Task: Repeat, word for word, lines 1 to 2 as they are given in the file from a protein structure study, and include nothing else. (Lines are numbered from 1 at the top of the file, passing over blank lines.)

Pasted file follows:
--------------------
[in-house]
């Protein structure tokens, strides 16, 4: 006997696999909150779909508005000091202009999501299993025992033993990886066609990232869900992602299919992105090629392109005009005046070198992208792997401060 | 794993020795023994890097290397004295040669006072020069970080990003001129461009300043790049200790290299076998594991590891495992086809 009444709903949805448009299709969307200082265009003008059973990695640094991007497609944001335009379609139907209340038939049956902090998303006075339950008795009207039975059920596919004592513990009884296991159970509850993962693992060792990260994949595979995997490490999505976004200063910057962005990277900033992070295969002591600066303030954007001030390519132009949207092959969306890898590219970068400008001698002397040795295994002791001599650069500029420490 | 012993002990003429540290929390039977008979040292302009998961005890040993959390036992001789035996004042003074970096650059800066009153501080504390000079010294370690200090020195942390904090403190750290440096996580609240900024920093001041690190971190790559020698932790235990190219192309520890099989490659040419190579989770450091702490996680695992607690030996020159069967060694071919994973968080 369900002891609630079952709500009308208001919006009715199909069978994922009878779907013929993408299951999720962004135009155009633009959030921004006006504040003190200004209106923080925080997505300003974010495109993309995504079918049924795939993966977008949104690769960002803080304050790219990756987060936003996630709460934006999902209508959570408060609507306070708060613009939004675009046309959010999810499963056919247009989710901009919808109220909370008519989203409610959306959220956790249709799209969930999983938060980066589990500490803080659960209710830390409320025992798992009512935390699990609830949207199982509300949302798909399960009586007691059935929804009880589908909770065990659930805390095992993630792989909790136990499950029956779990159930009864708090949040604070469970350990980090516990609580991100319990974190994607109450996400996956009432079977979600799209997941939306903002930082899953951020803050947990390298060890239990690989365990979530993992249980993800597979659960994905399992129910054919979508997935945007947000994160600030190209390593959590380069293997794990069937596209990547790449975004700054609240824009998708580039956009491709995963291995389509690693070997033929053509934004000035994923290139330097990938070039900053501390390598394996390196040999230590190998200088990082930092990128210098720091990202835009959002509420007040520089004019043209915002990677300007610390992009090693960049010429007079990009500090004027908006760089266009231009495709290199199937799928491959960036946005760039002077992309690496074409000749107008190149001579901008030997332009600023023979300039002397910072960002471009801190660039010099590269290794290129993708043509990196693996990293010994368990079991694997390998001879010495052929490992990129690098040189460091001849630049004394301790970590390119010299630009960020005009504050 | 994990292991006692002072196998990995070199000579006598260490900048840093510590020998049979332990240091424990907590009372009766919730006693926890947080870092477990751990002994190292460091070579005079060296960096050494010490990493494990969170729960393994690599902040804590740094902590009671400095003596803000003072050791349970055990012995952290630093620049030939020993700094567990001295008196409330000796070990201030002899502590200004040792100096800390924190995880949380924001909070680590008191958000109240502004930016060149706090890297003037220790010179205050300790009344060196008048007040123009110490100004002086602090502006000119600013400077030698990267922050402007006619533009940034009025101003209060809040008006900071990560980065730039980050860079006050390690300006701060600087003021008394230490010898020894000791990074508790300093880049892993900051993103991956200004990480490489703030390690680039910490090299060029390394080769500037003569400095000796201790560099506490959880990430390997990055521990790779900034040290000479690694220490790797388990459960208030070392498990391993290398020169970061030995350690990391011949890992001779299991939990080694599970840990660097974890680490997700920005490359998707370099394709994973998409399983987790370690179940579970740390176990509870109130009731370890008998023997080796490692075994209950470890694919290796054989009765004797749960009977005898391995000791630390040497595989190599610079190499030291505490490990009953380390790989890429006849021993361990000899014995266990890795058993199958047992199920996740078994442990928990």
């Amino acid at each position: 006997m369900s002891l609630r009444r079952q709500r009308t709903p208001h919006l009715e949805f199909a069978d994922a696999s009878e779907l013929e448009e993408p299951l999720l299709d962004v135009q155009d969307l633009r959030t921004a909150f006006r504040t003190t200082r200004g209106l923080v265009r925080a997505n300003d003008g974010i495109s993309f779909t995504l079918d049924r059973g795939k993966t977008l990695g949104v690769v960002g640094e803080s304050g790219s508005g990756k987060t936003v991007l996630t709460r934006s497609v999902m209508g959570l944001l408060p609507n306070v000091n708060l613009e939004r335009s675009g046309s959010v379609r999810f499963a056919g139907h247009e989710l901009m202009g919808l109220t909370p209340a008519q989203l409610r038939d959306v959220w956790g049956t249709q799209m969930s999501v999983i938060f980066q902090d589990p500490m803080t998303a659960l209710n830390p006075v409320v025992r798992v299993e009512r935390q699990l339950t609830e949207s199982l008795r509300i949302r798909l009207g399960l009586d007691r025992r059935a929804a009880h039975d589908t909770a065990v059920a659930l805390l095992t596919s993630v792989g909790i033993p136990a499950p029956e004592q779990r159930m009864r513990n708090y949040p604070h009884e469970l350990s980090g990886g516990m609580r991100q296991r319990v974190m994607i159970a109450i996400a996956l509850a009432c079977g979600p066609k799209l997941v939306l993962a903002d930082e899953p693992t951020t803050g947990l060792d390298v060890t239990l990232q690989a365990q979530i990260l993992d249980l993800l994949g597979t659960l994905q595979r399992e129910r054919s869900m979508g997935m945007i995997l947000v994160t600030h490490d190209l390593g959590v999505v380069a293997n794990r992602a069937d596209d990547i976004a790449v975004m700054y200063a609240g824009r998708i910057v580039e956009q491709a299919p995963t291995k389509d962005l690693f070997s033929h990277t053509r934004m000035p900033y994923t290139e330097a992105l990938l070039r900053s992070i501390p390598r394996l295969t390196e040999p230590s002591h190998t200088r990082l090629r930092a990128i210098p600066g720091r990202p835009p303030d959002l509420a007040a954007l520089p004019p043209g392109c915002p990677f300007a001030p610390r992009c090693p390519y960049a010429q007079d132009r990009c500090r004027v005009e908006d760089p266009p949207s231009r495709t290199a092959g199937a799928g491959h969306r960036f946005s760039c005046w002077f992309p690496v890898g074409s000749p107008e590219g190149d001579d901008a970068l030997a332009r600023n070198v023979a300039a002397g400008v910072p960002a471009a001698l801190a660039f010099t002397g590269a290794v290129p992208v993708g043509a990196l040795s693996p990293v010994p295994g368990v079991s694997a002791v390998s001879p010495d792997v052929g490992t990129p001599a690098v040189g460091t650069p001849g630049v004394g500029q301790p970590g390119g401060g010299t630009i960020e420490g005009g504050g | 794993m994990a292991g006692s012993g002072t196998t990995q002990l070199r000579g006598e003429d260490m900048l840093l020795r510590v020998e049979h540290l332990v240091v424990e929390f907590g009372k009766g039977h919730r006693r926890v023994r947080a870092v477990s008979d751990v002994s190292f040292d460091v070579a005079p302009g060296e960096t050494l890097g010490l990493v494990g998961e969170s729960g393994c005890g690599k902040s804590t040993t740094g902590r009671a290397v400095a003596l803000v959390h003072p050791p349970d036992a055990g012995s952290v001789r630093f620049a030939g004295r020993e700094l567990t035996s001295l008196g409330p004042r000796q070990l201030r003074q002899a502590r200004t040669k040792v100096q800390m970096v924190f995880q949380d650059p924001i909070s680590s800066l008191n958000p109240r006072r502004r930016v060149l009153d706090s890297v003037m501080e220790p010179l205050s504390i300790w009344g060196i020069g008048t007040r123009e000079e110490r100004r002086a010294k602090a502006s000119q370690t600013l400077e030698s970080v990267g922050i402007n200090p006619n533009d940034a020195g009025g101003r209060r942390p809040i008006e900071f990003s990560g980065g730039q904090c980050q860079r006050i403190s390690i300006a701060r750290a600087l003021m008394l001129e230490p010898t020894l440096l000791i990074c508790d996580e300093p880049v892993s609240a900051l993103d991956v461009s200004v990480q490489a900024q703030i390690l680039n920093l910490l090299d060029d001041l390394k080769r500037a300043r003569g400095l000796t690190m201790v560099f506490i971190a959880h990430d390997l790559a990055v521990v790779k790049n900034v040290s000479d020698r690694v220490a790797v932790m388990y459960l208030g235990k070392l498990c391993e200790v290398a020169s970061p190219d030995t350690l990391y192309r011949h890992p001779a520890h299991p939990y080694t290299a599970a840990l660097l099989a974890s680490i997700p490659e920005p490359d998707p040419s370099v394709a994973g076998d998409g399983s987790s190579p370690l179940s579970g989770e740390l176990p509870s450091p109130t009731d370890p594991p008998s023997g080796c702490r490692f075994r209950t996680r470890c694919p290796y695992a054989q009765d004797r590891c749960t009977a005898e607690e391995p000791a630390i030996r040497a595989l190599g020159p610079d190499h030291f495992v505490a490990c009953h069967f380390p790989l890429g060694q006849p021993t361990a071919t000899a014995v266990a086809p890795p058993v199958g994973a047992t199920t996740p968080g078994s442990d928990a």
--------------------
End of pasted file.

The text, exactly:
[in-house]
């Protein structure tokens, strides 16, 4: 006997696999909150779909508005000091202009999501299993025992033993990886066609990232869900992602299919992105090629392109005009005046070198992208792997401060 | 794993020795023994890097290397004295040669006072020069970080990003001129461009300043790049200790290299076998594991590891495992086809 009444709903949805448009299709969307200082265009003008059973990695640094991007497609944001335009379609139907209340038939049956902090998303006075339950008795009207039975059920596919004592513990009884296991159970509850993962693992060792990260994949595979995997490490999505976004200063910057962005990277900033992070295969002591600066303030954007001030390519132009949207092959969306890898590219970068400008001698002397040795295994002791001599650069500029420490 | 012993002990003429540290929390039977008979040292302009998961005890040993959390036992001789035996004042003074970096650059800066009153501080504390000079010294370690200090020195942390904090403190750290440096996580609240900024920093001041690190971190790559020698932790235990190219192309520890099989490659040419190579989770450091702490996680695992607690030996020159069967060694071919994973968080 369900002891609630079952709500009308208001919006009715199909069978994922009878779907013929993408299951999720962004135009155009633009959030921004006006504040003190200004209106923080925080997505300003974010495109993309995504079918049924795939993966977008949104690769960002803080304050790219990756987060936003996630709460934006999902209508959570408060609507306070708060613009939004675009046309959010999810499963056919247009989710901009919808109220909370008519989203409610959306959220956790249709799209969930999983938060980066589990500490803080659960209710830390409320025992798992009512935390699990609830949207199982509300949302798909399960009586007691059935929804009880589908909770065990659930805390095992993630792989909790136990499950029956779990159930009864708090949040604070469970350990980090516990609580991100319990974190994607109450996400996956009432079977979600799209997941939306903002930082899953951020803050947990390298060890239990690989365990979530993992249980993800597979659960994905399992129910054919979508997935945007947000994160600030190209390593959590380069293997794990069937596209990547790449975004700054609240824009998708580039956009491709995963291995389509690693070997033929053509934004000035994923290139330097990938070039900053501390390598394996390196040999230590190998200088990082930092990128210098720091990202835009959002509420007040520089004019043209915002990677300007610390992009090693960049010429007079990009500090004027908006760089266009231009495709290199199937799928491959960036946005760039002077992309690496074409000749107008190149001579901008030997332009600023023979300039002397910072960002471009801190660039010099590269290794290129993708043509990196693996990293010994368990079991694997390998001879010495052929490992990129690098040189460091001849630049004394301790970590390119010299630009960020005009504050 | 994990292991006692002072196998990995070199000579006598260490900048840093510590020998049979332990240091424990907590009372009766919730006693926890947080870092477990751990002994190292460091070579005079060296960096050494010490990493494990969170729960393994690599902040804590740094902590009671400095003596803000003072050791349970055990012995952290630093620049030939020993700094567990001295008196409330000796070990201030002899502590200004040792100096800390924190995880949380924001909070680590008191958000109240502004930016060149706090890297003037220790010179205050300790009344060196008048007040123009110490100004002086602090502006000119600013400077030698990267922050402007006619533009940034009025101003209060809040008006900071990560980065730039980050860079006050390690300006701060600087003021008394230490010898020894000791990074508790300093880049892993900051993103991956200004990480490489703030390690680039910490090299060029390394080769500037003569400095000796201790560099506490959880990430390997990055521990790779900034040290000479690694220490790797388990459960208030070392498990391993290398020169970061030995350690990391011949890992001779299991939990080694599970840990660097974890680490997700920005490359998707370099394709994973998409399983987790370690179940579970740390176990509870109130009731370890008998023997080796490692075994209950470890694919290796054989009765004797749960009977005898391995000791630390040497595989190599610079190499030291505490490990009953380390790989890429006849021993361990000899014995266990890795058993199958047992199920996740078994442990928990």